It seemed that in the aftermath of the original Crowder comment all the talented receiver groups got their due. The young duo in Jacksonville of the solid Allen Hurns and burgeoning superstar, Allen Robinson, were an easy mention. The Jets don't have much depth behind Brandon Marshall and Eric Decker, but their firepower was enough to get noticed. The same could be said for the Broncos veteran duo of Demaryius Thomas and Emmanuel Sanders. Not many batted an eye at Jamison Crowder's comments, as their suddenly deep group of pass-catchers offers a variety of skill-sets. Most everyone rightfully anointed the three-deep Arizona Cardinals as the best wide receiver corps in the NFL.
The conversation starts with Keenan Allen, who in his third NFL season established himself as a premier player at his position. Before going down in Week 8 with a freak kidney injury, Allen was on pace to finish with 134 catches and over 1,400 receiving yards. He completely took over games against the Packers and Lions, catching a combined 90.6 percent of his targets in those two weeks.
Losing Allen proved too much for the Chargers offense to withstand. Philip Rivers' yard-per-attempt dropped from 8.06 to 6.53, and his touchdowns-per-game from 2.25 to 1.38 after Allen went down for the remainder of the season. The third-round draft pick out of Cal established himself as a true difference maker in 2015.
Keenan Allen doesn't check all the boxes of the prototypical No. 1 receiver. He doesn't have the size-speed combination of Julio Jones, the overwhelming physicality of Dez Bryant or the proclivity for the fantastic catch like Odell Beckham. It doesn't matter. Allen succeeds with his elite precise route-running and detailed understanding of the technical aspects of the game.
Reception Perception is a methodology I developed to help quantify a wide receiver's performance as a route-runner. The system samples eight games out of a 16-game NFL season to provide a picture of both how a team uses the receiver and how successful he is at getting open versus coverage. The methodology is the ideal way to present just how proficient a wideout Keenan Allen is.
In Keenan Allen's 2015 Reception Perception sample 58.4 percent of his 298 routes were either slants, curls or posts. Last season San Diego made excellent use of the short to intermediate passing game. Allen was the primary driving force of the aerial assault, consistently thumping defenses with those crossing patterns.
Given Philip Rivers' strength as an accurate passer, it makes great sense for the Chargers to pick teams apart in the short game. Of course, that "death by a thousand paper cuts" approach only truly works if you have an elite separator to funnel the targets through. The step forward Keenan Allen took last year solidified that he can indeed be that player to carry the passing attack.
Allen posted those elite-level scores on the routes he ran most often. His success rates on slant (86.2) and curl routes (88.4) are within the 90th percentile of NFL scores charted over the last three seasons. Allen's 80 percent success rate on post routes is also a top-notch score.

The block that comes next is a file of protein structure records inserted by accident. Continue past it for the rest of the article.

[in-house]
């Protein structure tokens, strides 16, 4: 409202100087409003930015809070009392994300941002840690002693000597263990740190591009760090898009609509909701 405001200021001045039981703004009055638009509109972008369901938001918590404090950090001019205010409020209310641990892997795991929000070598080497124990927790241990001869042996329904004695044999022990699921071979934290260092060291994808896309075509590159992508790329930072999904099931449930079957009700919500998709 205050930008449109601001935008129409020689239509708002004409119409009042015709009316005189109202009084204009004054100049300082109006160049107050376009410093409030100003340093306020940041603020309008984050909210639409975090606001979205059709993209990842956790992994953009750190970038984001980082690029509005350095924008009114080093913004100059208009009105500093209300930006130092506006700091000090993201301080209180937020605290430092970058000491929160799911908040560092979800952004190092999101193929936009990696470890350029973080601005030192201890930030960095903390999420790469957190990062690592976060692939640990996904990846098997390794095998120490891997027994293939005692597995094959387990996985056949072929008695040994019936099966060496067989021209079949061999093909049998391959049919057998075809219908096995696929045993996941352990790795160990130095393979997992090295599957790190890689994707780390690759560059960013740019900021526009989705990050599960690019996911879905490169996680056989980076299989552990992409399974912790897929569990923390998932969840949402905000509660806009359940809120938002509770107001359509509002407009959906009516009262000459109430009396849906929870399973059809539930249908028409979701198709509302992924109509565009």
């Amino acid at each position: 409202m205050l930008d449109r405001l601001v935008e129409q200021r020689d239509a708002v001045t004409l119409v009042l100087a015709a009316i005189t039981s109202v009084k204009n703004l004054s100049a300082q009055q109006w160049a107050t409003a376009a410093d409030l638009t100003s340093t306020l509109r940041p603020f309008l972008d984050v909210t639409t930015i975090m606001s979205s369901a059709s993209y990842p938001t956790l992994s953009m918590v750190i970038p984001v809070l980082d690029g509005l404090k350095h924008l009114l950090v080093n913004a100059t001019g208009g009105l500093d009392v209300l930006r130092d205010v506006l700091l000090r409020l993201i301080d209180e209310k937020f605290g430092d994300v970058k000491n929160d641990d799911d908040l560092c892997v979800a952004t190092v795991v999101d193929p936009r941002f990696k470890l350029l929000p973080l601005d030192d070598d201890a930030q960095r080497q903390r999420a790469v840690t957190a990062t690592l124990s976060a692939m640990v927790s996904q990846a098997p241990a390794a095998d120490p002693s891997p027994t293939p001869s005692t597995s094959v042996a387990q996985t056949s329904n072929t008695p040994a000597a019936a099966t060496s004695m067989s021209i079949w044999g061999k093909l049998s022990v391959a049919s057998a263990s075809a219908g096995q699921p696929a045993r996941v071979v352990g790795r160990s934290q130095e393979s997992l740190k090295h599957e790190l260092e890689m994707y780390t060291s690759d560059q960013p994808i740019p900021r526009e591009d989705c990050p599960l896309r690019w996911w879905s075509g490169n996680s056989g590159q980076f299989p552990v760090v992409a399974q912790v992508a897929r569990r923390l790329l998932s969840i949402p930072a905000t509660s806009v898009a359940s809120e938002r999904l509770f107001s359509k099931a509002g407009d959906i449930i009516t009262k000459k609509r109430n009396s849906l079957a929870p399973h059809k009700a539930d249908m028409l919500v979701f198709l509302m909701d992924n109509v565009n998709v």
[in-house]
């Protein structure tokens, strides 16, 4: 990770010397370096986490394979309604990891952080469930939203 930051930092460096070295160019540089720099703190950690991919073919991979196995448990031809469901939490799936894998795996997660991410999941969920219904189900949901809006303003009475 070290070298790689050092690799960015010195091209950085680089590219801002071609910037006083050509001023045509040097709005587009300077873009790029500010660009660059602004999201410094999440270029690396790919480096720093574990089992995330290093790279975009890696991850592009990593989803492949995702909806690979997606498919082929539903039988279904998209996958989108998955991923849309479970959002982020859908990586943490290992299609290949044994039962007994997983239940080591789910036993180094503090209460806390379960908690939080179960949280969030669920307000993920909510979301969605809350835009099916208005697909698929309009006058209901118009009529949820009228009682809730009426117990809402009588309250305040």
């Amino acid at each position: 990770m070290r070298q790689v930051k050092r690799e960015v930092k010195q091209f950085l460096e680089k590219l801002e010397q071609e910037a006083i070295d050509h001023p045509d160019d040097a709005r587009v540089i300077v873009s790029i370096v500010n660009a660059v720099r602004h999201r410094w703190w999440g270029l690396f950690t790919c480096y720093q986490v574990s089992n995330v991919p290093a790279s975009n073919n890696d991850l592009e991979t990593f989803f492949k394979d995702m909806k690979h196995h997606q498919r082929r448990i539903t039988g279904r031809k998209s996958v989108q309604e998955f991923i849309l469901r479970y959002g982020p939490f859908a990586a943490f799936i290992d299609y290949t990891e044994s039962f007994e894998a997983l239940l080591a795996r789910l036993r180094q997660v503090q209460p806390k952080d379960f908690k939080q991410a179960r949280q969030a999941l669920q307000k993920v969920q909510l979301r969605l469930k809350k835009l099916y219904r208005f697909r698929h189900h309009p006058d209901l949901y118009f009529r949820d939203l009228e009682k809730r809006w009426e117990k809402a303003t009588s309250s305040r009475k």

Some of that assigned route portfolio causes observers to label Keenan Allen a possession receiver, glorified slot or some other seemingly pejorative term. However, several of his Reception Perception metrics strongly rebuke that idea. His 77.1 percent overall success rate vs. man coverage is the third best score recorded in Reception Perception history, behind only Odell Beckham (80.1) and Antonio Brown (79.7).
When you think of slot receivers and these other possession archetypes, defeating tight physical coverage and plucking the ball in traffic don't fit the mold. Allen is adept at both skills with a 79.6 percent success rate vs. press and a sterling 82.6 contested catch conversion rate. Those aren't numbers of a volume-inflated receiver, those are numbers of a true anchoring No. 1 receiver.
Keenan Allen was on pace for 134 receptions and over 1,400 receiving yards last season before going down with that freak kidney injury. He was in the middle of his true breakout and reputation establishing season in 2015 after a great rookie campaign followed by a slower sophomore year. With Allen back in action, look for him to produce right up there with the top receivers in 2016. He's an excellent value in the second-round of fantasy drafts and will likely produce numbers akin to a first-round wideout when all is said and done.
You can tell the Chargers have a preferred type at the receiver position. Steve Johnson joined the team in free agency last year and he plays the game in a similar style to Allen. Johnson came to Chargers as an under the radar addition but carried a strong Reception Perception profile. The veteran was off to solid start as the primary slot receiver in San Diego with 14 catches, 173 yards and two touchdowns on just 17 targets in the first three weeks. He was an ideal chain-moving slot receiver that fit right into San Diego's up-tempo pass attack.
Unfortunately, injuries struck and Johnson couldn't build off that momentum. He did finish off the year with a seven-catch, 92-yard and one score game against Jacksonville in his final appearance before his season ended.
Johnson was a No. 1 receiver in his heyday for Buffalo, racking up three straight 1,000-yard seasons from 2010 to 2012. When many questioned if he still had anything left after a quiet 2014 season in San Francisco, Reception Perception revealed he could still play. His 76.1 percent success rate vs. man coverage and 86.7 percent against press still stand as some of the better scores among NFL slot receivers.